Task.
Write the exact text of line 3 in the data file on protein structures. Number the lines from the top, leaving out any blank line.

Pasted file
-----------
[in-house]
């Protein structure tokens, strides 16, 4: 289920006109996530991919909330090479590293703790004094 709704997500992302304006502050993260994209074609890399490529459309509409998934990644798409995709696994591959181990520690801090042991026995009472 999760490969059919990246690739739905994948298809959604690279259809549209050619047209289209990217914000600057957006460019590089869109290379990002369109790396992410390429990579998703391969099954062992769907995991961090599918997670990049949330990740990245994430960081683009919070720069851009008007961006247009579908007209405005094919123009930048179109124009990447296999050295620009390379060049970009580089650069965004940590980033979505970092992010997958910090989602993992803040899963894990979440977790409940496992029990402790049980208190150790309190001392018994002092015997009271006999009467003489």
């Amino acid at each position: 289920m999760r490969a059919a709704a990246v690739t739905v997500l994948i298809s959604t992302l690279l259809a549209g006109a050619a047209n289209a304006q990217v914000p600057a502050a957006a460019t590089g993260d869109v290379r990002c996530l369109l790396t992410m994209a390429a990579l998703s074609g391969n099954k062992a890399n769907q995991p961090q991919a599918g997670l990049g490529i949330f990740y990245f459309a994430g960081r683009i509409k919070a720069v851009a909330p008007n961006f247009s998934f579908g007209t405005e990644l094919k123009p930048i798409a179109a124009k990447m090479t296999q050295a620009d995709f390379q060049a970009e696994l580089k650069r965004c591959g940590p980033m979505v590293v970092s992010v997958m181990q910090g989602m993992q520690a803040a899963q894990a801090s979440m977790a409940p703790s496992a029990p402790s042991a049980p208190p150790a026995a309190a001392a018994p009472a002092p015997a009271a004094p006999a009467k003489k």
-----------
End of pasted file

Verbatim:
């Amino acid at each position: 289920m999760r490969a059919a709704a990246v690739t739905v997500l994948i298809s959604t992302l690279l259809a549209g006109a050619a047209n289209a304006q990217v914000p600057a502050a957006a460019t590089g993260d869109v290379r990002c996530l369109l790396t992410m994209a390429a990579l998703s074609g391969n099954k062992a890399n769907q995991p961090q991919a599918g997670l990049g490529i949330f990740y990245f459309a994430g960081r683009i509409k919070a720069v851009a909330p008007n961006f247009s998934f579908g007209t405005e990644l094919k123009p930048i798409a179109a124009k990447m090479t296999q050295a620009d995709f390379q060049a970009e696994l580089k650069r965004c591959g940590p980033m979505v590293v970092s992010v997958m181990q910090g989602m993992q520690a803040a899963q894990a801090s979440m977790a409940p703790s496992a029990p402790s042991a049980p208190p150790a026995a309190a001392a018994p009472a002092p015997a009271a004094p006999a009467k003489k």